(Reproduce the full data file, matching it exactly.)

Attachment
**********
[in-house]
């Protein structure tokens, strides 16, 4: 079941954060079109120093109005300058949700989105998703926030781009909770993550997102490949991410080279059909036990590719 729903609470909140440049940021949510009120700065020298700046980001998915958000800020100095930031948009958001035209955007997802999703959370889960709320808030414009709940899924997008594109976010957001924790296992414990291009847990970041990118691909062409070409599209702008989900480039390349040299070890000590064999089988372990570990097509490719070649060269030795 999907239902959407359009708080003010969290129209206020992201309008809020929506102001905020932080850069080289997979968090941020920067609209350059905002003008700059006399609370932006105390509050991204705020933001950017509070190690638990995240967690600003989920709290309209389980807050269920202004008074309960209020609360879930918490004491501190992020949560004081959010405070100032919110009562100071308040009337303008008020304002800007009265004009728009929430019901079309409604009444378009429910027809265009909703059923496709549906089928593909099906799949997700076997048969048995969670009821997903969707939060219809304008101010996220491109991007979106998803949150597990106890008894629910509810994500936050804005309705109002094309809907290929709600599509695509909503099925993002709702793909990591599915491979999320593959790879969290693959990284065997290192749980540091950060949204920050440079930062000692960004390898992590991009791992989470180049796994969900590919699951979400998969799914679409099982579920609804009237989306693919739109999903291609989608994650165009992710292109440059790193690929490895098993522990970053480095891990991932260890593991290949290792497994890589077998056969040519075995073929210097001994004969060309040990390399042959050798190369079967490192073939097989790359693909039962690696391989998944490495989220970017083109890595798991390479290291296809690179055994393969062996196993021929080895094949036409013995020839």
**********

[in-house]
């Protein structure tokens, strides 16, 4: 079941954060079109120093109005300058949700989105998703926030781009909770993550997102490949991410080279059909036990590719 729903609470909140440049940021949510009120700065020298700046980001998915958000800020100095930031948009958001035209955007997802999703959370889960709320808030414009709940899924997008594109976010957001924790296992414990291009847990970041990118691909062409070409599209702008989900480039390349040299070890000590064999089988372990570990097509490719070649060269030795 999907239902959407359009708080003010969290129209206020992201309008809020929506102001905020932080850069080289997979968090941020920067609209350059905002003008700059006399609370932006105390509050991204705020933001950017509070190690638990995240967690600003989920709290309209389980807050269920202004008074309960209020609360879930918490004491501190992020949560004081959010405070100032919110009562100071308040009337303008008020304002800007009265004009728009929430019901079309409604009444378009429910027809265009909703059923496709549906089928593909099906799949997700076997048969048995969670009821997903969707939060219809304008101010996220491109991007979106998803949150597990106890008894629910509810994500936050804005309705109002094309809907290929709600599509695509909503099925993002709702793909990591599915491979999320593959790879969290693959990284065997290192749980540091950060949204920050440079930062000692960004390898992590991009791992989470180049796994969900590919699951979400998969799914679409099982579920609804009237989306693919739109999903291609989608994650165009992710292109440059790193690929490895098993522990970053480095891990991932260890593991290949290792497994890589077998056969040519075995073929210097001994004969060309040990390399042959050798190369079967490192073939097989790359693909039962690696391989998944490495989220970017083109890595798991390479290291296809690179055994393969062996196993021929080895094949036409013995020839």